This remake has little in common with the 1957 Glenn Ford classic of the same name.
The basic story is identical: Dan Evans (Christian Bale) is a hardscrabble rancher, down on his luck, trying to make a go of his dusty, drought-ridden ranch. He has borrowed from Hollander who wants Evans off the land so the railroad will buy it. (This doesn't make a lot of sense since the railroads were awash in federal land given to them.) Hollander has cut off Evans' water and Evans is desperate. Evans has but one leg, the other lost in the Civil War and a 14 year old son, William (Logan Lerman) who doesn't respect him.
Ben Wade (Russell Crowe) is a bandit and a killer, a totally cold-blooded killer. Assisted by his second-in-command Charlie Prince (brilliantly played by Ben Foster), Wade's gang pulls off a daring, bloody robbery of a stagecoach carrying a big payroll.
Evans happens to become briefly involved. Although we've just seen Wade and his gang shoot down bunch of people, they let Evans and his two sons go. This is our first hint of Wade's humanity.
The gang goes to the nearby town of Bisbee. Evans goes there looking for Hollander and instead finds humiliation - and Wade. Wade is captured and Evans accepts the offer of a $200 reward for getting Wade to prison.
Now begins the cat-and-mouse game between captive and captors. Wade is intelligent, charming and disturbingly alternates between psychopathic violence and saving the day for those of his captors he doesn't kill. It's really strange.
Ultimately it comes down to the down-to-earth integrity of Evans and the blandishments offerd by the wilely Wade.
The story is far from the simplicity of the largely this-is-good, this-is-bad line of the original. In fact, on occasion, the storyline strikes very discordant tones and feels more like a contemporary Los Angeles streets story.
Overall, there is little of the classic Western genre in this film, save men riding horses and shooting guns. There is none of of the nobility John Ford invested his Westerns with or the balletic nihilist violence of Sam Peckinpah. This is a strained morality tale with Western trappings.
It is, however, an excellent film. Crowe and Bale deliver standout performances. Ben Foster as Wade's obediant, murderous subordinate is chilling. Even Peter Fond turns in a good performance as the old bounty hunter who has been after Wade for decades.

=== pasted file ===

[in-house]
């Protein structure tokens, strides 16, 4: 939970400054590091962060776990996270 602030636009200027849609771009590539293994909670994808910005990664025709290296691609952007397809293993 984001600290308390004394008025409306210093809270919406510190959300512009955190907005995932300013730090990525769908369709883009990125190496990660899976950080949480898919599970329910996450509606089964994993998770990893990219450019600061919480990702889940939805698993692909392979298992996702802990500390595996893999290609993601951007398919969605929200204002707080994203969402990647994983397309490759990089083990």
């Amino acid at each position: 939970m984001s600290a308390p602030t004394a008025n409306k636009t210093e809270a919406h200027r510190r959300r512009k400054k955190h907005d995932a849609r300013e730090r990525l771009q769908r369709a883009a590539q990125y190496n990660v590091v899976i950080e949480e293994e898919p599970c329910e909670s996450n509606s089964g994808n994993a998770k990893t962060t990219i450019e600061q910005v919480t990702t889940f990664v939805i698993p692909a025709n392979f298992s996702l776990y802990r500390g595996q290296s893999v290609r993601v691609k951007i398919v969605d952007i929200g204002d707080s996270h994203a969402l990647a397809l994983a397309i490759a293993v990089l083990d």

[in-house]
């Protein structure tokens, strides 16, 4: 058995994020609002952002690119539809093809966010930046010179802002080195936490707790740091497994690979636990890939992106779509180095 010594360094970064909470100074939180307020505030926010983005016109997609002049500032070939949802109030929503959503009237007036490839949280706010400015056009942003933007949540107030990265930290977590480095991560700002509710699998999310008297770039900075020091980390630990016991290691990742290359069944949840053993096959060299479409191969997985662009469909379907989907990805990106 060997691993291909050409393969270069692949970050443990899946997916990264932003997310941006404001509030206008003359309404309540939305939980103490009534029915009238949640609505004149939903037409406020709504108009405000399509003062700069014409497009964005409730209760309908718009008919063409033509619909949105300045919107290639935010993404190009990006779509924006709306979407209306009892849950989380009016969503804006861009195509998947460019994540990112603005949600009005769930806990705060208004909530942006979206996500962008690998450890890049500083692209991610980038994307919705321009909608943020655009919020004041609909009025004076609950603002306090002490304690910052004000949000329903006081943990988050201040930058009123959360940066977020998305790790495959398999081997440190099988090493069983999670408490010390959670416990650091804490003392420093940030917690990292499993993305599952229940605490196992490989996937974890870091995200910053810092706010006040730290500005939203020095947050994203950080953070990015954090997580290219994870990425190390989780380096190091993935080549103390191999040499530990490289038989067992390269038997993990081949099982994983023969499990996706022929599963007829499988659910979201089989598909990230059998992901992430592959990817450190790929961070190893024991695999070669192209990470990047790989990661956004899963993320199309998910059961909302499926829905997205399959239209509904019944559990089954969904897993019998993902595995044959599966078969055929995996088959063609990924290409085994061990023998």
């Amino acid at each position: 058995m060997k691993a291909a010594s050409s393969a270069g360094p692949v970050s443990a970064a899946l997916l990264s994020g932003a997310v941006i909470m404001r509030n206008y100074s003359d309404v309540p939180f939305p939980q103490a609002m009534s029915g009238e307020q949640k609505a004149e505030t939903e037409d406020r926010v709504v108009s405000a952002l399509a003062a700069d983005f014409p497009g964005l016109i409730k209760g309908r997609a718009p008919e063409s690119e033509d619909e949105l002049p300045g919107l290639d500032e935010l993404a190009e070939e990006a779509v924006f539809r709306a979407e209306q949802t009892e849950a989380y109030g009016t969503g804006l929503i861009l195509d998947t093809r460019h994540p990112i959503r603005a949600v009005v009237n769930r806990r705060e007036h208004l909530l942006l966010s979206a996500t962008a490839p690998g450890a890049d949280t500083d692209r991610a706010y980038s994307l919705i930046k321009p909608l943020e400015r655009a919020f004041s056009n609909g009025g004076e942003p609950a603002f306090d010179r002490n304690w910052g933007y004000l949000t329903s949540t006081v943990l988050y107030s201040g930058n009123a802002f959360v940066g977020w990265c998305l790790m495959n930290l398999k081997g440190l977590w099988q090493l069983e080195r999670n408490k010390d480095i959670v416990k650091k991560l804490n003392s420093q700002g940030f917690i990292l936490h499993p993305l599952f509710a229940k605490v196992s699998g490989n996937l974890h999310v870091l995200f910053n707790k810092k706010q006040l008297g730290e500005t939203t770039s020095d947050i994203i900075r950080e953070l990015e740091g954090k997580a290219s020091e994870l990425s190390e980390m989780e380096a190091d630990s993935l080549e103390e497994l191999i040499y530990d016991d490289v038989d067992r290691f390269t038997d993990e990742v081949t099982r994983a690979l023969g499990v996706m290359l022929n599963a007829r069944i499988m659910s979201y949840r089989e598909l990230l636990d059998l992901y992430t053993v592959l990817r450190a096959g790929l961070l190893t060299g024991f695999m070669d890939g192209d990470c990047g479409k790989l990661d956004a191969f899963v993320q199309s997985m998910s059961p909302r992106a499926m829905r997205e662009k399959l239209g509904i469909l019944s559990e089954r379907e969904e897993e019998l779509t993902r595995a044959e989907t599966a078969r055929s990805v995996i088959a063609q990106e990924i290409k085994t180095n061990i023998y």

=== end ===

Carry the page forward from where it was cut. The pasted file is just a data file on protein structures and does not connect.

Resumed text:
So approach this remake without consideration of the original and you'll probably greatly enjoy it. If, on the other hand, you are looking for faithful adherence to the original, you won't find it here.
This adequate remake of Delmer Daves' superb western substitutes Russell Crowe and Christian Bale for Glenn Ford and Van Heflin nearly fifty years after the release of the original. It could be said that these famous leads are underutilized in their respective roles; Crowe is persistently capable, Bale seemingly capable of anything and this movie is fairly undemanding in comparison to the usual rigor of their work. Even more than its predecessor, this movie's plot bears as many clever twists … more
Let me begin this review by stating that I have never seen the original 3:10 to Yuma, and that I am not a fan of Western movies. Having said that, I liked this movie, and thought it was one of the best movies of the year. Starring two great actors, and a host of smaller-name actors and actresses, this movie is part action, part drama, with a little bit of comedy and romance thrown in. The gun fight scenes are great, and very realistic. The storyline itself is very good with original characters. … more
Now I will admit something right of the bat before I get into my review. I have only recently seen this movie and turned down a number of opportunities to watch this film simply because it is a western. I will now hold my hands up and say how wrong I was and after seeing the light I have to say, this has now taken over Pulp Fiction as my favourite movie EVER!!! From start to finish this film grabs hold of you and gives you a damn good shaking. The biggest point of this film is the general authenticity … more
Ok, so I'm certainly not much of a fan when it comes to westerns but 3:10 to Yuma gets me in the mood for them. This feels like Russell Crowe's best film since Gladiator and Christen Bales best film ever. In the beginning the movie starts with a blazing fire. Even though it starts off with such an exciting scene I started to doubt it for some reason. Christen Bale plays Dan Evans who is a hardworking rancher and former soldier trying to take care of his family. The problem is his land is in a drought … more